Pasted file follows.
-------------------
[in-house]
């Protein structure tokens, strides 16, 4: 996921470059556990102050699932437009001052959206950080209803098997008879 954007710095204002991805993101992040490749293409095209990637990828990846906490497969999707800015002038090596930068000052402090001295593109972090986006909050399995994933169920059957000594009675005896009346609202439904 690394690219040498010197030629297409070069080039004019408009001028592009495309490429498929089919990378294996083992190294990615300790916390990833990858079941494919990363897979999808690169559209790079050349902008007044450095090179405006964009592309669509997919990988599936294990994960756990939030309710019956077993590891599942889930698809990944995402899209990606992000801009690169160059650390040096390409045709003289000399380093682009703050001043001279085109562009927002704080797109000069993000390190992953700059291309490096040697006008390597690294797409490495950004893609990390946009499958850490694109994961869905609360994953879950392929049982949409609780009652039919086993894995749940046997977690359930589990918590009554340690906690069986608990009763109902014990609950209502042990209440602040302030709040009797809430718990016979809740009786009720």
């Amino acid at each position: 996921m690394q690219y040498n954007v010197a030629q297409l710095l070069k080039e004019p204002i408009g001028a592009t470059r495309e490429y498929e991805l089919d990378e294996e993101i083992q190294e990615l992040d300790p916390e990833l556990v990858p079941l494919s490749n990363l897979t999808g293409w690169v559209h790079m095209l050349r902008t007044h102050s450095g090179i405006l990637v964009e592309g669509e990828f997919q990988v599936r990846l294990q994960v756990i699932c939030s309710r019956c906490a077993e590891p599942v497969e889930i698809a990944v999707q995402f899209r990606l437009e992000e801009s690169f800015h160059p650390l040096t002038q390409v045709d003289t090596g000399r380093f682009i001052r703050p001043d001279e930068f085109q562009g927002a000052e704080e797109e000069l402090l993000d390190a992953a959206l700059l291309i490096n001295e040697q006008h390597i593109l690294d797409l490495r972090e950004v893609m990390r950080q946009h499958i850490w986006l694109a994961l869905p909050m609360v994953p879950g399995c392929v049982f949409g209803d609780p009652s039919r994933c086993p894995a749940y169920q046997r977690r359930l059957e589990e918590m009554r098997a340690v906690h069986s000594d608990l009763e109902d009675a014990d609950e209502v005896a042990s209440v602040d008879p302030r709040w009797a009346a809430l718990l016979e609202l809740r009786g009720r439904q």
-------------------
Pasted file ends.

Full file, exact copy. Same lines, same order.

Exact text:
[in-house]
């Protein structure tokens, strides 16, 4: 996921470059556990102050699932437009001052959206950080209803098997008879 954007710095204002991805993101992040490749293409095209990637990828990846906490497969999707800015002038090596930068000052402090001295593109972090986006909050399995994933169920059957000594009675005896009346609202439904 690394690219040498010197030629297409070069080039004019408009001028592009495309490429498929089919990378294996083992190294990615300790916390990833990858079941494919990363897979999808690169559209790079050349902008007044450095090179405006964009592309669509997919990988599936294990994960756990939030309710019956077993590891599942889930698809990944995402899209990606992000801009690169160059650390040096390409045709003289000399380093682009703050001043001279085109562009927002704080797109000069993000390190992953700059291309490096040697006008390597690294797409490495950004893609990390946009499958850490694109994961869905609360994953879950392929049982949409609780009652039919086993894995749940046997977690359930589990918590009554340690906690069986608990009763109902014990609950209502042990209440602040302030709040009797809430718990016979809740009786009720």
């Amino acid at each position: 996921m690394q690219y040498n954007v010197a030629q297409l710095l070069k080039e004019p204002i408009g001028a592009t470059r495309e490429y498929e991805l089919d990378e294996e993101i083992q190294e990615l992040d300790p916390e990833l556990v990858p079941l494919s490749n990363l897979t999808g293409w690169v559209h790079m095209l050349r902008t007044h102050s450095g090179i405006l990637v964009e592309g669509e990828f997919q990988v599936r990846l294990q994960v756990i699932c939030s309710r019956c906490a077993e590891p599942v497969e889930i698809a990944v999707q995402f899209r990606l437009e992000e801009s690169f800015h160059p650390l040096t002038q390409v045709d003289t090596g000399r380093f682009i001052r703050p001043d001279e930068f085109q562009g927002a000052e704080e797109e000069l402090l993000d390190a992953a959206l700059l291309i490096n001295e040697q006008h390597i593109l690294d797409l490495r972090e950004v893609m990390r950080q946009h499958i850490w986006l694109a994961l869905p909050m609360v994953p879950g399995c392929v049982f949409g209803d609780p009652s039919r994933c086993p894995a749940y169920q046997r977690r359930l059957e589990e918590m009554r098997a340690v906690h069986s000594d608990l009763e109902d009675a014990d609950e209502v005896a042990s209440v602040d008879p302030r709040w009797a009346a809430l718990l016979e609202l809740r009786g009720r439904q």